CAP canal: 336 miles of emergency wildfire support

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CAP canal with smoke

The CAP canal is, in essence, the spine of Arizona. Arching through the state from Lake Havasu to just south of Tucson, this Colorado River water often makes its desert journey through secluded regions where water sources are scarce.

So naturally, during this wildfire and monsoon season, this 336-mile aqueduct can be a firefighter’s main ally.

This was exactly the case on June 12. The Bureau of Land Management used a helicopter to dip hundreds of gallons of water from the CAP canal just south of Salome and help quench a nearby ¼-acre wildfire.

Thanks in part to this critical water supply nearby, the blaze didn’t get far.

Collaborating for a common goal

Thanks to a 2016 cooperative agreement with the U.S. Bureau of Reclamation and Bureau of Land Management, in emergency situations the water flowing through the canal can be used for fire suppression anywhere along the system.

See a map of active fire incidents in Arizona, as well as a CAP system map.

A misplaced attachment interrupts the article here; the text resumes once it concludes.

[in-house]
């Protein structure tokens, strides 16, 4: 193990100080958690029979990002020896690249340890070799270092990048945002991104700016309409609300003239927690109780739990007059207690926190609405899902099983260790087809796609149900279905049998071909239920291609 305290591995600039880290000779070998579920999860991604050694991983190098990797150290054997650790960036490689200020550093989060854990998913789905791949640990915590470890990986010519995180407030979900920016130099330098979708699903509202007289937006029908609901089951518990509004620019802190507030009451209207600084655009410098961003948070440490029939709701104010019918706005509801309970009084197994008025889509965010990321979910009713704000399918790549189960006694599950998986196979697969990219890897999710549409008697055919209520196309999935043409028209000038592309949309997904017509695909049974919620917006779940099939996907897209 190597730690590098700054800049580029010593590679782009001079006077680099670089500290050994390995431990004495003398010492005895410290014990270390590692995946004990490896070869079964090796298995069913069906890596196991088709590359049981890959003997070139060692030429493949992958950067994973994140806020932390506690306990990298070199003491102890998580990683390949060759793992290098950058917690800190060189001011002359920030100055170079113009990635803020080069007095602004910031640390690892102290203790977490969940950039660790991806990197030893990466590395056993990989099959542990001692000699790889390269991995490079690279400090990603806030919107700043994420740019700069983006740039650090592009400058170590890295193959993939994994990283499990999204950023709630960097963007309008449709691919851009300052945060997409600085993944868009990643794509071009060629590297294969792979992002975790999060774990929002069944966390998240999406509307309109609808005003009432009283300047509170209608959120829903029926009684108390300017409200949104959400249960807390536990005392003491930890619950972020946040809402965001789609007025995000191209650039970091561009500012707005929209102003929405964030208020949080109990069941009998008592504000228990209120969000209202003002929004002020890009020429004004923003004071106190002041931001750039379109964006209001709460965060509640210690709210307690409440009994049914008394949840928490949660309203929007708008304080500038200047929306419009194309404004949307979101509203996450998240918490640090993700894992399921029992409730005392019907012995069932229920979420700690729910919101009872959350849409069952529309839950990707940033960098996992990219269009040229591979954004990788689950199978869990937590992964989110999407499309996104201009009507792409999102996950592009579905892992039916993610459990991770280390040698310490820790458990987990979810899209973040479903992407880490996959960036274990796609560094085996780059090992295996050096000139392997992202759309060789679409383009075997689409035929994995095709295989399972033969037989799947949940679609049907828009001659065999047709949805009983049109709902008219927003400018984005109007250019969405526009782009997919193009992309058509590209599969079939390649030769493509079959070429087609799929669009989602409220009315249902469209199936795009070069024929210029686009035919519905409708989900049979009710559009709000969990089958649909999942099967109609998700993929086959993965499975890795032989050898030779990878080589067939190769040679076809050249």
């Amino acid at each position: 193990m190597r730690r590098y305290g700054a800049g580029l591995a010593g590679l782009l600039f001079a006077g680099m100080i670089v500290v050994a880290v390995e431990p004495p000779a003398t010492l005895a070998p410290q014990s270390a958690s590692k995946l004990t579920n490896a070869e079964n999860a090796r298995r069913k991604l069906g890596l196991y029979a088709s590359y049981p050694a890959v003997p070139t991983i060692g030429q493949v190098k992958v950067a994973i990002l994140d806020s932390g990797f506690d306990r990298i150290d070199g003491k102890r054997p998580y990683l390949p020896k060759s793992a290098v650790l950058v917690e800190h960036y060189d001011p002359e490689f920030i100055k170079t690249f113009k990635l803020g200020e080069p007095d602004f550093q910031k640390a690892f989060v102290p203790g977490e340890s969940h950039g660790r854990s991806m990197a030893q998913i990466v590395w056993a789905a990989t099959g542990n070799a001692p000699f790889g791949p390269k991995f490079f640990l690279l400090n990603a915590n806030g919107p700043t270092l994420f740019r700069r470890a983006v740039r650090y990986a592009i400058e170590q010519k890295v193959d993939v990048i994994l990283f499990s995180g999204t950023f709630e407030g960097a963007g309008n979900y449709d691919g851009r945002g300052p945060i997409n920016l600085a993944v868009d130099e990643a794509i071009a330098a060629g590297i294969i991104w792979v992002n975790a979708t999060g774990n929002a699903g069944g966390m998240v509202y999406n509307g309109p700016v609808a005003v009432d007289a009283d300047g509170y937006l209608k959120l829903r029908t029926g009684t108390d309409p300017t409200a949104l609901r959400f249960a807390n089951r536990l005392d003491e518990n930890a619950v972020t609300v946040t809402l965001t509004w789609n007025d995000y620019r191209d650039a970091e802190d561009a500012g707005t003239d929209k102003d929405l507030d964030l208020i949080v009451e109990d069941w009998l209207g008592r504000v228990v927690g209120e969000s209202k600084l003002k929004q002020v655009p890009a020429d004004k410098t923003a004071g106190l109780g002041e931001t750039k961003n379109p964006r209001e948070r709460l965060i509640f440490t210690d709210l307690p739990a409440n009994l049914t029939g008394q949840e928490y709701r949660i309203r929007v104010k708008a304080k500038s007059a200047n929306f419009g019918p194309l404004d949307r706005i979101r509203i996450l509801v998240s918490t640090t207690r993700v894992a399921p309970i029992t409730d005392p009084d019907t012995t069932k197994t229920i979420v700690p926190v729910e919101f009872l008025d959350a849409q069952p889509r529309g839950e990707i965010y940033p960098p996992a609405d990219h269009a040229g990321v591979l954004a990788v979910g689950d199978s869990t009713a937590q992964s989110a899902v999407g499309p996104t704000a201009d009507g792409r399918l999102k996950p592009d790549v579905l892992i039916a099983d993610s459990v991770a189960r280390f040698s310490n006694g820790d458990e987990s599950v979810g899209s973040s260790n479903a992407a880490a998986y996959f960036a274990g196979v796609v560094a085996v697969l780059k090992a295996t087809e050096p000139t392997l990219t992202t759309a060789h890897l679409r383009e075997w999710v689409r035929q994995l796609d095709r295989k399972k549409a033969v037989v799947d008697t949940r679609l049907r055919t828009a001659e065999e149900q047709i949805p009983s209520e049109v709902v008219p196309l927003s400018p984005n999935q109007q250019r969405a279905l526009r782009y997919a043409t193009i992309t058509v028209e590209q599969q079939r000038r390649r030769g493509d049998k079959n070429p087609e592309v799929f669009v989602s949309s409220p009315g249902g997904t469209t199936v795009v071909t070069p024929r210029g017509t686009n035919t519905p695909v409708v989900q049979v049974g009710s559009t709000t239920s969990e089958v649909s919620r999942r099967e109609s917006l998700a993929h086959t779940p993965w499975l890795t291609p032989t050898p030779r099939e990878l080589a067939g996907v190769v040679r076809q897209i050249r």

CAP canal water: A multi-purpose resource

The potential to help combat wildfires is just one benefit of the CAP system to the state of Arizona.

Primary impacts include:

  • Deliveries that support Arizona’s gross state product with $2 trillion in economic benefits since water deliveries began.
  • Bringing about 1.4-million acre feet of surface water to more than 80-percent of the state’s population in Maricopa, Pima and Pinal counties.
  • Being Arizona’s single largest resource for renewable water supplies.

Water in the desert, without a doubt, is precious in more ways than one.

Firefighters in the sky

In a season that has included one of the largest wildfires in Arizona history, these “firefighters in the sky” might count on CAP canal water once again to help douse these remote flames.

“Generally, air support comes in and tries to knock down big flare-ups and hot spots to keep the fire from spotting or running out too far,” said CAP Land and Survey Supervisor Tom Fitzgerald, who worked for the Tonto National Forest as a firefighter from 1992-2000.

“You can do that from the air, or you can do that with people. But you can’t be in front of the fire with people. You always start at the anchor point and work the flank until you can pinch (the fire) off.”

Fortunately, these water and collaborative agreements have remained intact.

Though it’s not comforting to imagine the Arizona landscape ravaged by wildfire, CAP canal water could again help curtail an untamed inferno.